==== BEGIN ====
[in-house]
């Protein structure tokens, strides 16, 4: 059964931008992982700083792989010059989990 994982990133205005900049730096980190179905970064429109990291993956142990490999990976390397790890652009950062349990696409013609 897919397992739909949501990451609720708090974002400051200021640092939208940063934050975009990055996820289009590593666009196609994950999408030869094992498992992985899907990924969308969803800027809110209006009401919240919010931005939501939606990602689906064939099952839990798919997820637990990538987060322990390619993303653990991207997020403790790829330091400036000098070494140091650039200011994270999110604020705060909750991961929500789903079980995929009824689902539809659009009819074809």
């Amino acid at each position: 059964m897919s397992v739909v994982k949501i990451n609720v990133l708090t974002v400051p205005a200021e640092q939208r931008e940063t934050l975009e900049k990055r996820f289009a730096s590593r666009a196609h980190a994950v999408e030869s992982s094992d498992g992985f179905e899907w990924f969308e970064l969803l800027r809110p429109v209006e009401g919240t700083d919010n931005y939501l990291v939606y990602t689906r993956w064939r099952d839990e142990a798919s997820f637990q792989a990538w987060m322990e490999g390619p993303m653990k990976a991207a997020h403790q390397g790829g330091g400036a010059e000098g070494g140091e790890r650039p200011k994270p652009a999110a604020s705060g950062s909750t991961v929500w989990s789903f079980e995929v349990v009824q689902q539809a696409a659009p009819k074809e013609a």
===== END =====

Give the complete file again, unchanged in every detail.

[in-house]
């Protein structure tokens, strides 16, 4: 059964931008992982700083792989010059989990 994982990133205005900049730096980190179905970064429109990291993956142990490999990976390397790890652009950062349990696409013609 897919397992739909949501990451609720708090974002400051200021640092939208940063934050975009990055996820289009590593666009196609994950999408030869094992498992992985899907990924969308969803800027809110209006009401919240919010931005939501939606990602689906064939099952839990798919997820637990990538987060322990390619993303653990991207997020403790790829330091400036000098070494140091650039200011994270999110604020705060909750991961929500789903079980995929009824689902539809659009009819074809």
């Amino acid at each position: 059964m897919s397992v739909v994982k949501i990451n609720v990133l708090t974002v400051p205005a200021e640092q939208r931008e940063t934050l975009e900049k990055r996820f289009a730096s590593r666009a196609h980190a994950v999408e030869s992982s094992d498992g992985f179905e899907w990924f969308e970064l969803l800027r809110p429109v209006e009401g919240t700083d919010n931005y939501l990291v939606y990602t689906r993956w064939r099952d839990e142990a798919s997820f637990q792989a990538w987060m322990e490999g390619p993303m653990k990976a991207a997020h403790q390397g790829g330091g400036a010059e000098g070494g140091e790890r650039p200011k994270p652009a999110a604020s705060g950062s909750t991961v929500w989990s789903f079980e995929v349990v009824q689902q539809a696409a659009p009819k074809e013609a």